Michal Shein  

My Experience Performing With the YouTube Symphony

Michal Shein
April 23, 2019

Editor's Abstract (Click to Hide)

The idea behind the YouTube Symphony Orchestra was to bring young musicians together from disparate countries and through an audition process by which videos were uploaded and votes cast via the Internet, 90+ musicians were chosen from 30 different countries. The concert was at Carnegie Hall, with Michael Tilson Thomas conducting, and with lots of classical music celebrities thrown in for good measure — some via video and some live on stage. Its success can be debated, (see Polyphonic friend, Greg Sandow's review at Arts Journal), but one thing is for sure. An undertaking of this magnitude had the performers' hearts pumping. Michal Shein, a student at the New England Conservatory of Music, gives Polyphonic.org readers an inside view of the whole process through her own, personal experience as a cellist in the orchestra.

- Ramon Ricker

I just got back from playing in Carnegie Hall with the YouTube Symphony Orchestra and wanted to share my experience playing in this incredible project.

The project was conceived by two brilliant guys who proposed
to Google to use YouTube in order to bring classical musicians together. Google loved the idea and soon collaborated with Michael Tilson Thomas, Tan Dun, and Carnegie Hall. A site was then put up on YouTube encouraging musicians of all nationalities and ages to upload two videos of themselves playing. Over 3,000 videos were submitted. After an intense period of selection and judging, 96 musicians from over 30 countries were invited to come to New York to play in Carnegie Hall as part of the YouTube Symphony Orchestra. I was lucky enough to be selected and this is my account of my time leading up to the concert in New York.

After I was informed that I was going to play with the YouTube Symphony in New York, there began a slew of correspondence between the winners. The YouTube Symphony staff set up a Google group and thus we began corresponding with each other. It was really thrilling to start meeting my fellow orchestra players via email. We shared our excitement, our questions, but mostly we used the time before coming to New York to introduce ourselves. It was evident from the start how diverse we all were! Everyone was truly from all over the world and had their own story. Not everyone was playing professionally, and yet it was clear that a passion for music was shared by all of us.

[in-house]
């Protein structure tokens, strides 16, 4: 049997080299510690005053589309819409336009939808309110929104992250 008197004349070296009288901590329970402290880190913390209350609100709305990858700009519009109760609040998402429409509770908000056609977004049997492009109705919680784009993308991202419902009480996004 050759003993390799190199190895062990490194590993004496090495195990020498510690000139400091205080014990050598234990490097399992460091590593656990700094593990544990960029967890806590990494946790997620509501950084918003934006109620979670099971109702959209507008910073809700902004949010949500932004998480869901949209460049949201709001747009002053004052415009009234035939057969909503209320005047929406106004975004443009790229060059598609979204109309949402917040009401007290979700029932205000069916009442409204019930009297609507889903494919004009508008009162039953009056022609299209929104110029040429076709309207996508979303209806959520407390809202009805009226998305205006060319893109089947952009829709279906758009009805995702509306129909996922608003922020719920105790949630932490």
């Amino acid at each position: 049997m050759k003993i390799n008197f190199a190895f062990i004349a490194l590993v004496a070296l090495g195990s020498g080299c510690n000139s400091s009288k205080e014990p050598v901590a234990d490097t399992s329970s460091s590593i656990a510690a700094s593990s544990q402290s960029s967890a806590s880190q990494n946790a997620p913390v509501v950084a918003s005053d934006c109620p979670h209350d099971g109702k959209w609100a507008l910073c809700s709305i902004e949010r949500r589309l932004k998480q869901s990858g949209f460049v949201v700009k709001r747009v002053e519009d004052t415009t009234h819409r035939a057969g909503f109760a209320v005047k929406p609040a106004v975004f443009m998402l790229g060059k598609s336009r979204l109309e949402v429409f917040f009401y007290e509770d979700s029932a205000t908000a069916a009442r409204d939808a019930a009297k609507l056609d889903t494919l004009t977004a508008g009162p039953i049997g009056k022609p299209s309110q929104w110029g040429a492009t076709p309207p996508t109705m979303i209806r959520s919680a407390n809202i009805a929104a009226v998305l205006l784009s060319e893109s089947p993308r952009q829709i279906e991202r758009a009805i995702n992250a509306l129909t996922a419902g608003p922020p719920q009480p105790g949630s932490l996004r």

On April 3rd, I flew to California to be with my family for the Jewish
holidays. When I was there, I got a call from a certain Stephen Higgins who said that he really liked my introduction video for the YouTube Symphony and wanted to film me for the documentary he was making about the project. I was thrilled! And so, a film crew came to my grandparents' house and filmed me playing for about 5 hours. It was so exciting, as I've never been filmed for a movie before. YouTube's marketing director, Chris Di Cesare, interviewed me, which was a lot of fun as Chris and I got along so well. It was really at this point that my experience with the YouTube Symphony was becoming a reality. A few days after the shoot, I was off to the San Francisco airport with my cello, headed to New York City.

I arrived in New York on Sunday April 12th, at the Le Parker Meridian
Hotel. I was surprised to hear that I had a room all to myself, as I was
assuming I would share with 4 other people. But this quickly revealed
that Google was really doing us up. Dropping off my bags (and feeling exhausted from 2 previous nights of no sleep, due to excitement), I headed off to the penthouse for the welcome dinner. After I was given my bag of "goodies," (YouTube Symphony stickers, an external hard drive, some spending money, a schedule, and even some hand sanitizer!), I entered a room which was swarming with people and camera men. It was uncanny how many people I recognized immediately, just from watching their videos online. I felt as if I knew everyone already. No time passed and I was striking up conversation with David from Bermuda, with George whom I played in youth orchestra about 12 years ago!, with Celso from Spain, and many more. I felt so comfortable among all these wonderful musicians. Plus, I could use all my languages! My English, Spanish, French, and Hebrew were very handy as I could communicate with
virtually everyone in the orchestra.

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